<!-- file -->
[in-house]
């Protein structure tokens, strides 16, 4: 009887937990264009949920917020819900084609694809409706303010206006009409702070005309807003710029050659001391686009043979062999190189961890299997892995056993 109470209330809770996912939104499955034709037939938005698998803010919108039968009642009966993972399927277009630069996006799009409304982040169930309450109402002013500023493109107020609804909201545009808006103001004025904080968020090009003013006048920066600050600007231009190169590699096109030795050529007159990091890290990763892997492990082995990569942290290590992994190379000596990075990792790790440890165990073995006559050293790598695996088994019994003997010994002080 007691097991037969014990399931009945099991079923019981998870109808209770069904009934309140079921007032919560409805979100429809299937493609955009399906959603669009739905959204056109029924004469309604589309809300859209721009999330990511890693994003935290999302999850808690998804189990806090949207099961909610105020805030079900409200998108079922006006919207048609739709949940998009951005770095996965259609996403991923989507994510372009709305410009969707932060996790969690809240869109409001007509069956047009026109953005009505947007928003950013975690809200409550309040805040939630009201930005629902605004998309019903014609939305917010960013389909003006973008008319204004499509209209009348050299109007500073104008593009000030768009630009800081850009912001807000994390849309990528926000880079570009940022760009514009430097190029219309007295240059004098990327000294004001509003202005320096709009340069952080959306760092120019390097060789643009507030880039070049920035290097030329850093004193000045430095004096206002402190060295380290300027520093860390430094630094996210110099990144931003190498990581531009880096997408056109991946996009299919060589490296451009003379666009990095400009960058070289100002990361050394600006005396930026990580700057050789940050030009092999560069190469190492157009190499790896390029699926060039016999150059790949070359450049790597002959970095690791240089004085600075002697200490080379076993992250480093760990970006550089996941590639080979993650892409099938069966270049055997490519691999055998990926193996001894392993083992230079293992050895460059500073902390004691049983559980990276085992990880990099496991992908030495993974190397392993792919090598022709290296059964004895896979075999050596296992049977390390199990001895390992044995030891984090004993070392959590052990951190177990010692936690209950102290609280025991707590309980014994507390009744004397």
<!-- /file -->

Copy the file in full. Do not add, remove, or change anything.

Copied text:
[in-house]
């Protein structure tokens, strides 16, 4: 009887937990264009949920917020819900084609694809409706303010206006009409702070005309807003710029050659001391686009043979062999190189961890299997892995056993 109470209330809770996912939104499955034709037939938005698998803010919108039968009642009966993972399927277009630069996006799009409304982040169930309450109402002013500023493109107020609804909201545009808006103001004025904080968020090009003013006048920066600050600007231009190169590699096109030795050529007159990091890290990763892997492990082995990569942290290590992994190379000596990075990792790790440890165990073995006559050293790598695996088994019994003997010994002080 007691097991037969014990399931009945099991079923019981998870109808209770069904009934309140079921007032919560409805979100429809299937493609955009399906959603669009739905959204056109029924004469309604589309809300859209721009999330990511890693994003935290999302999850808690998804189990806090949207099961909610105020805030079900409200998108079922006006919207048609739709949940998009951005770095996965259609996403991923989507994510372009709305410009969707932060996790969690809240869109409001007509069956047009026109953005009505947007928003950013975690809200409550309040805040939630009201930005629902605004998309019903014609939305917010960013389909003006973008008319204004499509209209009348050299109007500073104008593009000030768009630009800081850009912001807000994390849309990528926000880079570009940022760009514009430097190029219309007295240059004098990327000294004001509003202005320096709009340069952080959306760092120019390097060789643009507030880039070049920035290097030329850093004193000045430095004096206002402190060295380290300027520093860390430094630094996210110099990144931003190498990581531009880096997408056109991946996009299919060589490296451009003379666009990095400009960058070289100002990361050394600006005396930026990580700057050789940050030009092999560069190469190492157009190499790896390029699926060039016999150059790949070359450049790597002959970095690791240089004085600075002697200490080379076993992250480093760990970006550089996941590639080979993650892409099938069966270049055997490519691999055998990926193996001894392993083992230079293992050895460059500073902390004691049983559980990276085992990880990099496991992908030495993974190397392993792919090598022709290296059964004895896979075999050596296992049977390390199990001895390992044995030891984090004993070392959590052990951190177990010692936690209950102290609280025991707590309980014994507390009744004397």